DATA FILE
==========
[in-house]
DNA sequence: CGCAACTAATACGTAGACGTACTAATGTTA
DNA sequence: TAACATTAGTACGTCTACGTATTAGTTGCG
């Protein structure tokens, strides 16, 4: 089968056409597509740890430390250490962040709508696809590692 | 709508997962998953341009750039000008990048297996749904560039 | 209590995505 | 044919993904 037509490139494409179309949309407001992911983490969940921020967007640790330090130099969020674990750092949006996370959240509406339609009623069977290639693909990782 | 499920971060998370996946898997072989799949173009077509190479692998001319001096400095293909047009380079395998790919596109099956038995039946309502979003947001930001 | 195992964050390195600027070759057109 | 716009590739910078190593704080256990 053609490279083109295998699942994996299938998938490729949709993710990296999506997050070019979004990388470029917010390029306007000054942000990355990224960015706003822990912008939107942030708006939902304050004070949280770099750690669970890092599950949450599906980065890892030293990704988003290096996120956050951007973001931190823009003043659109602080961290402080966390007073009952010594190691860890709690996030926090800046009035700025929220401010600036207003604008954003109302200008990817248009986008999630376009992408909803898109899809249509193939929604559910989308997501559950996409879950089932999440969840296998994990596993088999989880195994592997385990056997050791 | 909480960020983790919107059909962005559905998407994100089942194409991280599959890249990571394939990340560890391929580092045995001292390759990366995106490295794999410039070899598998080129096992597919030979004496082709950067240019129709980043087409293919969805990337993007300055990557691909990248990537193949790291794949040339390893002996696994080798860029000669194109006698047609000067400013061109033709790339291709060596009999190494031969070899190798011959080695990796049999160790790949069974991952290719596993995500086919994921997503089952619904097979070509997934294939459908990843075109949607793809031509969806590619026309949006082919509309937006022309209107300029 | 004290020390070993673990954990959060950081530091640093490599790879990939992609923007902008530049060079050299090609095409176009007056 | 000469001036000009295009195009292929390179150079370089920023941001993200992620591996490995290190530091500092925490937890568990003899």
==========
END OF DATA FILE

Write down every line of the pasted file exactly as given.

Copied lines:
[in-house]
DNA sequence: CGCAACTAATACGTAGACGTACTAATGTTA
DNA sequence: TAACATTAGTACGTCTACGTATTAGTTGCG
């Protein structure tokens, strides 16, 4: 089968056409597509740890430390250490962040709508696809590692 | 709508997962998953341009750039000008990048297996749904560039 | 209590995505 | 044919993904 037509490139494409179309949309407001992911983490969940921020967007640790330090130099969020674990750092949006996370959240509406339609009623069977290639693909990782 | 499920971060998370996946898997072989799949173009077509190479692998001319001096400095293909047009380079395998790919596109099956038995039946309502979003947001930001 | 195992964050390195600027070759057109 | 716009590739910078190593704080256990 053609490279083109295998699942994996299938998938490729949709993710990296999506997050070019979004990388470029917010390029306007000054942000990355990224960015706003822990912008939107942030708006939902304050004070949280770099750690669970890092599950949450599906980065890892030293990704988003290096996120956050951007973001931190823009003043659109602080961290402080966390007073009952010594190691860890709690996030926090800046009035700025929220401010600036207003604008954003109302200008990817248009986008999630376009992408909803898109899809249509193939929604559910989308997501559950996409879950089932999440969840296998994990596993088999989880195994592997385990056997050791 | 909480960020983790919107059909962005559905998407994100089942194409991280599959890249990571394939990340560890391929580092045995001292390759990366995106490295794999410039070899598998080129096992597919030979004496082709950067240019129709980043087409293919969805990337993007300055990557691909990248990537193949790291794949040339390893002996696994080798860029000669194109006698047609000067400013061109033709790339291709060596009999190494031969070899190798011959080695990796049999160790790949069974991952290719596993995500086919994921997503089952619904097979070509997934294939459908990843075109949607793809031509969806590619026309949006082919509309937006022309209107300029 | 004290020390070993673990954990959060950081530091640093490599790879990939992609923007902008530049060079050299090609095409176009007056 | 000469001036000009295009195009292929390179150079370089920023941001993200992620591996490995290190530091500092925490937890568990003899």